Figure 2
 
Fundus photograph, FAF, and SD-OCT of patient A-1 (A–F) and B-1 (G–K). (A) Patient A-1: fundus photograph of RE, showing mild pallor of the optic disc and numerous large yellow pigment clumps in the posterior pole, peripapillary, and along the vascular arcades. (B, C) Fundus autofluorescence of RE and LE, respectively, showing hyperautofluorescent spots mainly along the vascular arcades and periphery, with milder diffuse hyperautofluorescence in the posterior pole. (D, F) Spectral-domain OCT of RE and LE, respectively, showing flattening of the foveal contour with some segments of an epiretinal membrane and irregularity of the retinal surface. There is waviness of the PR–RPE and choriocapillaris layers, and foci of irregularity and thinning in the outer retinal layers (interdigitation and ellipsoid zones). (E) Spectral-domain OCT of RE: hyperreflective foci in the retina, above the RPE, and in the choriocapillaris layer. (G) Patient B-1: fundus photograph of LE, demonstrating pallor of the optic nerve, subretinal scars in the temporal macula, extensive patches of retinal atrophy along the arcades and around the optic discs with pigmentary clumps. There are numerous white dots in the peripheral retina and fewer yellow dots in the posterior pole surrounding the macula. (H) Left eye FAF: the atrophic lesions and the scars appear as hypoautofluorescent patches, the yellow dots appear hyperautofluorescent. Spectral-domain OCT: (I) Right eye: perifoveal thinning and irregularity of the outer retinal layers and some hyperreflective foci above the RPE. (J) Right eye: hyperreflective PR–RPE thickening, compatible with fibrosis. (K) Left eye: a patch of PR–RPE atrophy along the arcade.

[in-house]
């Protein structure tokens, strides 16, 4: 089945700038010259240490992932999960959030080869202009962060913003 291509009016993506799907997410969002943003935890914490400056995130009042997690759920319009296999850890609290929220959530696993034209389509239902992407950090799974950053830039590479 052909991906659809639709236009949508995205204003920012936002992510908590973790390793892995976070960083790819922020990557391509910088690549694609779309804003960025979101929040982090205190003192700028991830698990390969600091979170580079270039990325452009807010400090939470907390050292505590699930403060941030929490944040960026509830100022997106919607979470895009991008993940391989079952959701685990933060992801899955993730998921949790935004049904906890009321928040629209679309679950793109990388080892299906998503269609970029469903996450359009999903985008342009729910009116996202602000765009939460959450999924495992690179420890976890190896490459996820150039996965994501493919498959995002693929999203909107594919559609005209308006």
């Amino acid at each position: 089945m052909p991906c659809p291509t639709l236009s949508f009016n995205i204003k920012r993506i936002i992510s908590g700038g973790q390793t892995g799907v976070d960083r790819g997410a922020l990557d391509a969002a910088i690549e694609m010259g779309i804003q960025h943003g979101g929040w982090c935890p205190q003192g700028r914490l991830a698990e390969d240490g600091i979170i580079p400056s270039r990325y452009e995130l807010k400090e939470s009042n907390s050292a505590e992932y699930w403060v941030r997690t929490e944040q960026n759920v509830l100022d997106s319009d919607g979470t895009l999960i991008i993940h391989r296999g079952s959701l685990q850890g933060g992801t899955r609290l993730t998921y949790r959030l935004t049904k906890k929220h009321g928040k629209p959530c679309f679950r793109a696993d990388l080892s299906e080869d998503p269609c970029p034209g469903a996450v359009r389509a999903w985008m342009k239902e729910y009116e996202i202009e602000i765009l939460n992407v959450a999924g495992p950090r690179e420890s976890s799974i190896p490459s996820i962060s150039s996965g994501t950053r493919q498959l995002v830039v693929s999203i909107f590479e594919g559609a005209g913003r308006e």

Figure 3
 
Representative ERG responses of patients A-1 and B-1 (homozygotes for both the PABPN1 and the NRL mutations), a patient with ESCS (homozygote for an NR2E3 mutation), and individuals A-2, A-3, and C-1 (heterozygotes for the PABPN1 and the NRL mutations). For comparison, ERG responses of a healthy volunteer with no visual complaints are shown (lower row of responses). For each individual, ERG responses that were recorded in the light-adapted state by using a single white light stimulus of 3.0 cd-s/m2 energy (LA 3) or of 30 cd-s/m2 energy (LA 30), and the response to a 30-Hz white light flicker of 3.0 cd-s/m2 energy (LA flicker) are shown (columns 1, 2, and 3, respectively). Dark-adapted responses include the isolated rod response to dim blue stimulus (DA blue), and the mixed rod–cone response to white light stimuli of 3.0 cd-s/m2 energy (DA 3), and to 30 cd-s/m2 energy (DA 30) (columns 4, 5, and 6, respectively).
Figure 3
 
Representative ERG responses of patients A-1 and B-1 (homozygotes for both the PABPN1 and the NRL mutations), a patient with ESCS (homozygote for an NR2E3 mutation), and individuals A-2, A-3, and C-1 (heterozygotes for the PABPN1 and the NRL mutations). For comparison, ERG responses of a healthy volunteer with no visual complaints are shown (lower row of responses). For each individual, ERG responses that were recorded in the light-adapted state by using a single white light stimulus of 3.0 cd-s/m2 energy (LA 3) or of 30 cd-s/m2 energy (LA 30), and the response to a 30-Hz white light flicker of 3.0 cd-s/m2 energy (LA flicker) are shown (columns 1, 2, and 3, respectively). Dark-adapted responses include the isolated rod response to dim blue stimulus (DA blue), and the mixed rod–cone response to white light stimuli of 3.0 cd-s/m2 energy (DA 3), and to 30 cd-s/m2 energy (DA 30) (columns 4, 5, and 6, respectively).